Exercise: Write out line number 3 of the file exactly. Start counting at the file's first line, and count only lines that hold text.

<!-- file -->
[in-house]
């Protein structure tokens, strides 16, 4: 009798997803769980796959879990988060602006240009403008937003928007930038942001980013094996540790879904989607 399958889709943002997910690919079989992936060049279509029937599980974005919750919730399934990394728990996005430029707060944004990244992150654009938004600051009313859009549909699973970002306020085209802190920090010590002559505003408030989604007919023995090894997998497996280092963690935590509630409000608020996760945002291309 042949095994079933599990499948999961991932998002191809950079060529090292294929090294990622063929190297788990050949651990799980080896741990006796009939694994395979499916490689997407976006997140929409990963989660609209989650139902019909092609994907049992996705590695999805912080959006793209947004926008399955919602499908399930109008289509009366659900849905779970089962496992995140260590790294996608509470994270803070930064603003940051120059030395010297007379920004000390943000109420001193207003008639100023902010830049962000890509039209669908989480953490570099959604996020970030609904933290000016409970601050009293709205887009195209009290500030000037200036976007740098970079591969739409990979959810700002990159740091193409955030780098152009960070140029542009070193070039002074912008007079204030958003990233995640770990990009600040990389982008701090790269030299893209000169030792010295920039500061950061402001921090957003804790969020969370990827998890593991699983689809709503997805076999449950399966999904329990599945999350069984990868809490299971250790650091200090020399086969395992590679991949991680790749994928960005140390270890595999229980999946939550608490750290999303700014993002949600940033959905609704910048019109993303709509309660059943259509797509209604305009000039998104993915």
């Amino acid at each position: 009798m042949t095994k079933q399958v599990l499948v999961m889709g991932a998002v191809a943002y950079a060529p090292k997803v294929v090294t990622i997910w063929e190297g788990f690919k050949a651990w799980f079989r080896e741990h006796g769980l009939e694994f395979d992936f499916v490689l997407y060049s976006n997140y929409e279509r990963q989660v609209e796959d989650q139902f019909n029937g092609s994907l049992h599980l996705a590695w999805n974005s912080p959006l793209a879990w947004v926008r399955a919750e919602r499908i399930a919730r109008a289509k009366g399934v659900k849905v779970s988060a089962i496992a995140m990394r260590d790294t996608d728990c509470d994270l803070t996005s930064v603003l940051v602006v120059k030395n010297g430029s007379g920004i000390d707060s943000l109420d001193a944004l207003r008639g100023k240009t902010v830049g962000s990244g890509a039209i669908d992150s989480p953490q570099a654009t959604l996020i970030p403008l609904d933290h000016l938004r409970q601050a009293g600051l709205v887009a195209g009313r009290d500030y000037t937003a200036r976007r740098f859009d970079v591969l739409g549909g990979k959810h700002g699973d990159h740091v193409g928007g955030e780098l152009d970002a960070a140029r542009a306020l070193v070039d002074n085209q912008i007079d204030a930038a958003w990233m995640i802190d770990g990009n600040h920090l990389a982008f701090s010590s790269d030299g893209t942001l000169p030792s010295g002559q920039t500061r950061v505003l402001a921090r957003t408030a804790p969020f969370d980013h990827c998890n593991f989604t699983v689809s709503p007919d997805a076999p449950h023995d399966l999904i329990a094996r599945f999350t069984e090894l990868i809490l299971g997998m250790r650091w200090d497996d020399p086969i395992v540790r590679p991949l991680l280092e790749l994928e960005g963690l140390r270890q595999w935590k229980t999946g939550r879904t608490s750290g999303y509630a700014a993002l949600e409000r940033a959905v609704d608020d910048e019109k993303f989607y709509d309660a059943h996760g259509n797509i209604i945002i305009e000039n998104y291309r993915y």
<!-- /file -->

């Amino acid at each position: 009798m042949t095994k079933q399958v599990l499948v999961m889709g991932a998002v191809a943002y950079a060529p090292k997803v294929v090294t990622i997910w063929e190297g788990f690919k050949a651990w799980f079989r080896e741990h006796g769980l009939e694994f395979d992936f499916v490689l997407y060049s976006n997140y929409e279509r990963q989660v609209e796959d989650q139902f019909n029937g092609s994907l049992h599980l996705a590695w999805n974005s912080p959006l793209a879990w947004v926008r399955a919750e919602r499908i399930a919730r109008a289509k009366g399934v659900k849905v779970s988060a089962i496992a995140m990394r260590d790294t996608d728990c509470d994270l803070t996005s930064v603003l940051v602006v120059k030395n010297g430029s007379g920004i000390d707060s943000l109420d001193a944004l207003r008639g100023k240009t902010v830049g962000s990244g890509a039209i669908d992150s989480p953490q570099a654009t959604l996020i970030p403008l609904d933290h000016l938004r409970q601050a009293g600051l709205v887009a195209g009313r009290d500030y000037t937003a200036r976007r740098f859009d970079v591969l739409g549909g990979k959810h700002g699973d990159h740091v193409g928007g955030e780098l152009d970002a960070a140029r542009a306020l070193v070039d002074n085209q912008i007079d204030a930038a958003w990233m995640i802190d770990g990009n600040h920090l990389a982008f701090s010590s790269d030299g893209t942001l000169p030792s010295g002559q920039t500061r950061v505003l402001a921090r957003t408030a804790p969020f969370d980013h990827c998890n593991f989604t699983v689809s709503p007919d997805a076999p449950h023995d399966l999904i329990a094996r599945f999350t069984e090894l990868i809490l299971g997998m250790r650091w200090d497996d020399p086969i395992v540790r590679p991949l991680l280092e790749l994928e960005g963690l140390r270890q595999w935590k229980t999946g939550r879904t608490s750290g999303y509630a700014a993002l949600e409000r940033a959905v609704d608020d910048e019109k993303f989607y709509d309660a059943h996760g259509n797509i209604i945002i305009e000039n998104y291309r993915y």